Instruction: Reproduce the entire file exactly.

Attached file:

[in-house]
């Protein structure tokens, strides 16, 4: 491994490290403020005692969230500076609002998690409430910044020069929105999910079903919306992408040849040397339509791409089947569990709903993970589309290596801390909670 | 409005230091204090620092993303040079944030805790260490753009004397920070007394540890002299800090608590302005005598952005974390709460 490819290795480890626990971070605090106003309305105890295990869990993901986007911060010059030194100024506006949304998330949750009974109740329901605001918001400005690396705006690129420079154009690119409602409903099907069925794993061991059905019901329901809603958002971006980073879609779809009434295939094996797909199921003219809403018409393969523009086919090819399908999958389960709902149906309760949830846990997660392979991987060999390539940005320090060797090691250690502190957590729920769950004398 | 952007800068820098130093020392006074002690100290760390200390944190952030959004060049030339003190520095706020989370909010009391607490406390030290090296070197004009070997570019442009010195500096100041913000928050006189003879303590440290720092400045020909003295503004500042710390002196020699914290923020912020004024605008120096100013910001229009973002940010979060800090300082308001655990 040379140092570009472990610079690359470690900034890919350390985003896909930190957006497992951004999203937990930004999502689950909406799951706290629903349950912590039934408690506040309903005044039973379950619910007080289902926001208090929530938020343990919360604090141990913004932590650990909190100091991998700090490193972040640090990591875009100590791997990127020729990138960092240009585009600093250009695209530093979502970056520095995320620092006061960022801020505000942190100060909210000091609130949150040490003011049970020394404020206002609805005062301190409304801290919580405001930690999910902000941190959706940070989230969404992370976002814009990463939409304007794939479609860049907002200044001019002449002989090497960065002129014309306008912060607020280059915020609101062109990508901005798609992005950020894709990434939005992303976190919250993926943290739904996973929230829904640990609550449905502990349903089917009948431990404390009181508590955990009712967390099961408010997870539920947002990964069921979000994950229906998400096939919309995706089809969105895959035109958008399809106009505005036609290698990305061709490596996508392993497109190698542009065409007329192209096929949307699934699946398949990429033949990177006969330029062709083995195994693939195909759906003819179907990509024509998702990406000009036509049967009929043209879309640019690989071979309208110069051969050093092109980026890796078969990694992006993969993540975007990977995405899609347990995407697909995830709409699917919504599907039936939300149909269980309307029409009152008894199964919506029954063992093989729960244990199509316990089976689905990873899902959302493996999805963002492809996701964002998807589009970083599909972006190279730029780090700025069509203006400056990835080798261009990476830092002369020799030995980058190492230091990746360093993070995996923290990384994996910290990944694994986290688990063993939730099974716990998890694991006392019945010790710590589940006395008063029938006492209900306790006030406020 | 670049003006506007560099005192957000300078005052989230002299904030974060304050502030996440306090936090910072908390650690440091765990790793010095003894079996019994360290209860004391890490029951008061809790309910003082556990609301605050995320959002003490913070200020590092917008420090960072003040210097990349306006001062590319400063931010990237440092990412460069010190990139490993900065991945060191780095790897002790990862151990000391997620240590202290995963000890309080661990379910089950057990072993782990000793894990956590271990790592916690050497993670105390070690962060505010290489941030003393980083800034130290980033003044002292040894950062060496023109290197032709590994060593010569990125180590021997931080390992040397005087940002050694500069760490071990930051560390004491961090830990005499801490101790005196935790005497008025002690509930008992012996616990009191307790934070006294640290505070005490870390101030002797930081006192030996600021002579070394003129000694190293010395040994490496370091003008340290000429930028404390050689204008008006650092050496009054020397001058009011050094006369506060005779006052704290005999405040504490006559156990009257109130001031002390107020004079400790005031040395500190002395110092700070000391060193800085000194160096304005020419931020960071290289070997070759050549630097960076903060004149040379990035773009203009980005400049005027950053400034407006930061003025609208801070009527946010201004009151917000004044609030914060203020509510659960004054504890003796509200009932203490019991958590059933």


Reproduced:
[in-house]
């Protein structure tokens, strides 16, 4: 491994490290403020005692969230500076609002998690409430910044020069929105999910079903919306992408040849040397339509791409089947569990709903993970589309290596801390909670 | 409005230091204090620092993303040079944030805790260490753009004397920070007394540890002299800090608590302005005598952005974390709460 490819290795480890626990971070605090106003309305105890295990869990993901986007911060010059030194100024506006949304998330949750009974109740329901605001918001400005690396705006690129420079154009690119409602409903099907069925794993061991059905019901329901809603958002971006980073879609779809009434295939094996797909199921003219809403018409393969523009086919090819399908999958389960709902149906309760949830846990997660392979991987060999390539940005320090060797090691250690502190957590729920769950004398 | 952007800068820098130093020392006074002690100290760390200390944190952030959004060049030339003190520095706020989370909010009391607490406390030290090296070197004009070997570019442009010195500096100041913000928050006189003879303590440290720092400045020909003295503004500042710390002196020699914290923020912020004024605008120096100013910001229009973002940010979060800090300082308001655990 040379140092570009472990610079690359470690900034890919350390985003896909930190957006497992951004999203937990930004999502689950909406799951706290629903349950912590039934408690506040309903005044039973379950619910007080289902926001208090929530938020343990919360604090141990913004932590650990909190100091991998700090490193972040640090990591875009100590791997990127020729990138960092240009585009600093250009695209530093979502970056520095995320620092006061960022801020505000942190100060909210000091609130949150040490003011049970020394404020206002609805005062301190409304801290919580405001930690999910902000941190959706940070989230969404992370976002814009990463939409304007794939479609860049907002200044001019002449002989090497960065002129014309306008912060607020280059915020609101062109990508901005798609992005950020894709990434939005992303976190919250993926943290739904996973929230829904640990609550449905502990349903089917009948431990404390009181508590955990009712967390099961408010997870539920947002990964069921979000994950229906998400096939919309995706089809969105895959035109958008399809106009505005036609290698990305061709490596996508392993497109190698542009065409007329192209096929949307699934699946398949990429033949990177006969330029062709083995195994693939195909759906003819179907990509024509998702990406000009036509049967009929043209879309640019690989071979309208110069051969050093092109980026890796078969990694992006993969993540975007990977995405899609347990995407697909995830709409699917919504599907039936939300149909269980309307029409009152008894199964919506029954063992093989729960244990199509316990089976689905990873899902959302493996999805963002492809996701964002998807589009970083599909972006190279730029780090700025069509203006400056990835080798261009990476830092002369020799030995980058190492230091990746360093993070995996923290990384994996910290990944694994986290688990063993939730099974716990998890694991006392019945010790710590589940006395008063029938006492209900306790006030406020 | 670049003006506007560099005192957000300078005052989230002299904030974060304050502030996440306090936090910072908390650690440091765990790793010095003894079996019994360290209860004391890490029951008061809790309910003082556990609301605050995320959002003490913070200020590092917008420090960072003040210097990349306006001062590319400063931010990237440092990412460069010190990139490993900065991945060191780095790897002790990862151990000391997620240590202290995963000890309080661990379910089950057990072993782990000793894990956590271990790592916690050497993670105390070690962060505010290489941030003393980083800034130290980033003044002292040894950062060496023109290197032709590994060593010569990125180590021997931080390992040397005087940002050694500069760490071990930051560390004491961090830990005499801490101790005196935790005497008025002690509930008992012996616990009191307790934070006294640290505070005490870390101030002797930081006192030996600021002579070394003129000694190293010395040994490496370091003008340290000429930028404390050689204008008006650092050496009054020397001058009011050094006369506060005779006052704290005999405040504490006559156990009257109130001031002390107020004079400790005031040395500190002395110092700070000391060193800085000194160096304005020419931020960071290289070997070759050549630097960076903060004149040379990035773009203009980005400049005027950053400034407006930061003025609208801070009527946010201004009151917000004044609030914060203020509510659960004054504890003796509200009932203490019991958590059933």